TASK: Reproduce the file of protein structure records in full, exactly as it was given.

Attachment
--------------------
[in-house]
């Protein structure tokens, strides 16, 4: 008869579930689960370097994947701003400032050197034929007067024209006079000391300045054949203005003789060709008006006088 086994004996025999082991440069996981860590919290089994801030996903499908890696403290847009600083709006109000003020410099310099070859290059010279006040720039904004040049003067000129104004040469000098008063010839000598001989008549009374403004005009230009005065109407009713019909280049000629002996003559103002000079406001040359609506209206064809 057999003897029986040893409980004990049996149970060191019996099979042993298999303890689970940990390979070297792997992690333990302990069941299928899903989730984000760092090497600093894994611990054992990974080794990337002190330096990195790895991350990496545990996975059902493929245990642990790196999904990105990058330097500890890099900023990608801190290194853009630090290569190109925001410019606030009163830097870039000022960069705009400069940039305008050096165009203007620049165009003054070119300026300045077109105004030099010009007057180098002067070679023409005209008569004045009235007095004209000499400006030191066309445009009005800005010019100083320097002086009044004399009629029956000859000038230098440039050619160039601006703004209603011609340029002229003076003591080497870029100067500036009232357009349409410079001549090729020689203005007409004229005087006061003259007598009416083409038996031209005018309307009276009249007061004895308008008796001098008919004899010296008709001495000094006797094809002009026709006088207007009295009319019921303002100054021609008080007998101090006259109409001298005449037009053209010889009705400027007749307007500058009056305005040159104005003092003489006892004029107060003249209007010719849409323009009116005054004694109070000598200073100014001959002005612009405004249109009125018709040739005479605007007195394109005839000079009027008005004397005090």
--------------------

[in-house]
């Protein structure tokens, strides 16, 4: 008869579930689960370097994947701003400032050197034929007067024209006079000391300045054949203005003789060709008006006088 086994004996025999082991440069996981860590919290089994801030996903499908890696403290847009600083709006109000003020410099310099070859290059010279006040720039904004040049003067000129104004040469000098008063010839000598001989008549009374403004005009230009005065109407009713019909280049000629002996003559103002000079406001040359609506209206064809 057999003897029986040893409980004990049996149970060191019996099979042993298999303890689970940990390979070297792997992690333990302990069941299928899903989730984000760092090497600093894994611990054992990974080794990337002190330096990195790895991350990496545990996975059902493929245990642990790196999904990105990058330097500890890099900023990608801190290194853009630090290569190109925001410019606030009163830097870039000022960069705009400069940039305008050096165009203007620049165009003054070119300026300045077109105004030099010009007057180098002067070679023409005209008569004045009235007095004209000499400006030191066309445009009005800005010019100083320097002086009044004399009629029956000859000038230098440039050619160039601006703004209603011609340029002229003076003591080497870029100067500036009232357009349409410079001549090729020689203005007409004229005087006061003259007598009416083409038996031209005018309307009276009249007061004895308008008796001098008919004899010296008709001495000094006797094809002009026709006088207007009295009319019921303002100054021609008080007998101090006259109409001298005449037009053209010889009705400027007749307007500058009056305005040159104005003092003489006892004029107060003249209007010719849409323009009116005054004694109070000598200073100014001959002005612009405004249109009125018709040739005479605007007195394109005839000079009027008005004397005090």